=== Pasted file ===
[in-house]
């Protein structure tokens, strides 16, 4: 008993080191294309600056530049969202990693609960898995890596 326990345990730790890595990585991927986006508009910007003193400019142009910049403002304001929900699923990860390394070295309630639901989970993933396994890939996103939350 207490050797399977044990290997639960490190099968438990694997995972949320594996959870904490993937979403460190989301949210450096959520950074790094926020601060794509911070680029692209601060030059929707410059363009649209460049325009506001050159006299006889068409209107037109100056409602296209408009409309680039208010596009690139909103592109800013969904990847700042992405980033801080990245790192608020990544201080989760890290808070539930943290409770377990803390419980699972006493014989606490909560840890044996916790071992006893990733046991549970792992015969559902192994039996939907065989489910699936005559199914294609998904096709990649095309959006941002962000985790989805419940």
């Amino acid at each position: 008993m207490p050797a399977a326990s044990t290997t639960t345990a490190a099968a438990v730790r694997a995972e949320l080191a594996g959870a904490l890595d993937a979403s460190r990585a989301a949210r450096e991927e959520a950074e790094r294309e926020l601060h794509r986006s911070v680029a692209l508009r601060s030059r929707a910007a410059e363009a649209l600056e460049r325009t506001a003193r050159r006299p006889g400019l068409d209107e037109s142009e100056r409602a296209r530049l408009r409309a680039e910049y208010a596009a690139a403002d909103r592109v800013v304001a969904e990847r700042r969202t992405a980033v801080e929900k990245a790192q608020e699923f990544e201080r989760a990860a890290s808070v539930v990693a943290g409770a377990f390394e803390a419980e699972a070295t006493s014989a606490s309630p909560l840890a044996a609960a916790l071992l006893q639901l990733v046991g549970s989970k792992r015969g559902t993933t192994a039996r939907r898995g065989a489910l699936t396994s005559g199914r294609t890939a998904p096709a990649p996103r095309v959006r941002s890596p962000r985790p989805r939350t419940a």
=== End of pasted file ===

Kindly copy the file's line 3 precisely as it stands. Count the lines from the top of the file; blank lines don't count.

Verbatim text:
């Amino acid at each position: 008993m207490p050797a399977a326990s044990t290997t639960t345990a490190a099968a438990v730790r694997a995972e949320l080191a594996g959870a904490l890595d993937a979403s460190r990585a989301a949210r450096e991927e959520a950074e790094r294309e926020l601060h794509r986006s911070v680029a692209l508009r601060s030059r929707a910007a410059e363009a649209l600056e460049r325009t506001a003193r050159r006299p006889g400019l068409d209107e037109s142009e100056r409602a296209r530049l408009r409309a680039e910049y208010a596009a690139a403002d909103r592109v800013v304001a969904e990847r700042r969202t992405a980033v801080e929900k990245a790192q608020e699923f990544e201080r989760a990860a890290s808070v539930v990693a943290g409770a377990f390394e803390a419980e699972a070295t006493s014989a606490s309630p909560l840890a044996a609960a916790l071992l006893q639901l990733v046991g549970s989970k792992r015969g559902t993933t192994a039996r939907r898995g065989a489910l699936t396994s005559g199914r294609t890939a998904p096709a990649p996103r095309v959006r941002s890596p962000r985790p989805r939350t419940a």